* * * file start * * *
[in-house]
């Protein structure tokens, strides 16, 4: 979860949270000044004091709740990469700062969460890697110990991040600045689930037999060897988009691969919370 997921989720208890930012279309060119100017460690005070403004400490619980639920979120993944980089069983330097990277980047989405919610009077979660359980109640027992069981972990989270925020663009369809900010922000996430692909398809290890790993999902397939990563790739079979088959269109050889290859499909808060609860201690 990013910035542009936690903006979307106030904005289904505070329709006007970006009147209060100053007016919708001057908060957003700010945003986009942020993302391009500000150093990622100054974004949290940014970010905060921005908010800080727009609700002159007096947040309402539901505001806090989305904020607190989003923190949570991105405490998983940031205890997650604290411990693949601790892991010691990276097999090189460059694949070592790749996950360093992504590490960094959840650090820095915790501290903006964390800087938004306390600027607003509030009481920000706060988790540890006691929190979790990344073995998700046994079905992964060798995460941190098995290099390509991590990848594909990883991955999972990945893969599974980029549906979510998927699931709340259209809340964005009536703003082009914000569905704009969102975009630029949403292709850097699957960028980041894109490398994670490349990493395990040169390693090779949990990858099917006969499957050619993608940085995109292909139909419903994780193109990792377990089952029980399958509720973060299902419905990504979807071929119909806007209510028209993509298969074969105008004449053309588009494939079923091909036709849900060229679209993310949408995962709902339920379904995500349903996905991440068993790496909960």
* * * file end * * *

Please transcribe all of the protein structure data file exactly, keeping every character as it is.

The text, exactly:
[in-house]
């Protein structure tokens, strides 16, 4: 979860949270000044004091709740990469700062969460890697110990991040600045689930037999060897988009691969919370 997921989720208890930012279309060119100017460690005070403004400490619980639920979120993944980089069983330097990277980047989405919610009077979660359980109640027992069981972990989270925020663009369809900010922000996430692909398809290890790993999902397939990563790739079979088959269109050889290859499909808060609860201690 990013910035542009936690903006979307106030904005289904505070329709006007970006009147209060100053007016919708001057908060957003700010945003986009942020993302391009500000150093990622100054974004949290940014970010905060921005908010800080727009609700002159007096947040309402539901505001806090989305904020607190989003923190949570991105405490998983940031205890997650604290411990693949601790892991010691990276097999090189460059694949070592790749996950360093992504590490960094959840650090820095915790501290903006964390800087938004306390600027607003509030009481920000706060988790540890006691929190979790990344073995998700046994079905992964060798995460941190098995290099390509991590990848594909990883991955999972990945893969599974980029549906979510998927699931709340259209809340964005009536703003082009914000569905704009969102975009630029949403292709850097699957960028980041894109490398994670490349990493395990040169390693090779949990990858099917006969499957050619993608940085995109292909139909419903994780193109990792377990089952029980399958509720973060299902419905990504979807071929119909806007209510028209993509298969074969105008004449053309588009494939079923091909036709849900060229679209993310949408995962709902339920379904995500349903996905991440068993790496909960």